Leading by Asking
BusinessWeek recently published an article on question-based leadership. It was a good reminder that leaders do not have all the answers. And if leaders do not have all the answers, then they must ask questions of others in order to gain insight to make the best decisions. In the church, autocratic leadership is especially dangerous. A senior pastor or ministry leader that commands and controls without regard for other people’s insight creates a volatile environment.
Most pastors are not extreme control freaks. But I know I’ve been guilty of charging forward with an idea without stopping to ask the right people the right questions. So what happens when pastors and church leaders neglect to lead by asking?
Bottlenecks. Stop asking questions and watch bottlenecks form. One of the easiest ways to slow implementation within the church is to outline a plan without seeking feedback. Ministry leaders must ask questions of their followers. Not everyone needs to participate in every decision, but confusion and frustration follows poor implementation.
Dependency. While frustration is common when leaders move forward without asking good questions, dependency also forms. Some will stop thinking independently when leaders do not challenge them with questions. Additionally, an environment without worthwhile questions promotes a culture of approval-seeking rather than an exchange of healthy criticisms.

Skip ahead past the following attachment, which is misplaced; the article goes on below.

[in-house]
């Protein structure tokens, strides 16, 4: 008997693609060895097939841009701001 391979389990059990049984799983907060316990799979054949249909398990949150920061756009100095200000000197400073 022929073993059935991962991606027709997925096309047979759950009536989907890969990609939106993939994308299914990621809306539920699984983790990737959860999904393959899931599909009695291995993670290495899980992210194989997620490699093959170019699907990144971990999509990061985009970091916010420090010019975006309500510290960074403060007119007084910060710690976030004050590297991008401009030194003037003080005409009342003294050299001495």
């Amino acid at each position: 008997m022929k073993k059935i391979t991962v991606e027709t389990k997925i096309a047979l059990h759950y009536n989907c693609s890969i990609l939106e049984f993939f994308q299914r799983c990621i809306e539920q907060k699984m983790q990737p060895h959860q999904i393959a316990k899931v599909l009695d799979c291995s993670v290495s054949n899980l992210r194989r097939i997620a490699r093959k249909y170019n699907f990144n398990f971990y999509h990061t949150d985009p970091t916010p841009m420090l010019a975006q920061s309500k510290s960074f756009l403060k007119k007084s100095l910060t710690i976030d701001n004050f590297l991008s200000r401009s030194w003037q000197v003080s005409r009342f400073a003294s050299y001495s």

Laziness. No one person can have all the answers. When church leaders do not allow for questions, others are not challenged. Both leaders and followers can become lazy about digging deeper, and thus ignorant about how best to accomplish ministry.
Here are a few guidelines for asking good questions:
- Don’t seek leadership answers from people you don’t trust. If you don’t trust certain people, then you shouldn’t ask them questions about your leadership.
- Don’t fear better answers from subordinates. Great pastors and ministry leaders have followers that provide better answers, and they integrate these answers into a shared vision.
- Don’t interrogate. No one likes to be bombarded with questions. Discernment in choosing the best questions is key.
- Don’t obscure the important question by crowding it with several unimportant questions.
- Lead by asking without asking leading questions. Leading questions are more for ego-boosts than gaining new insight.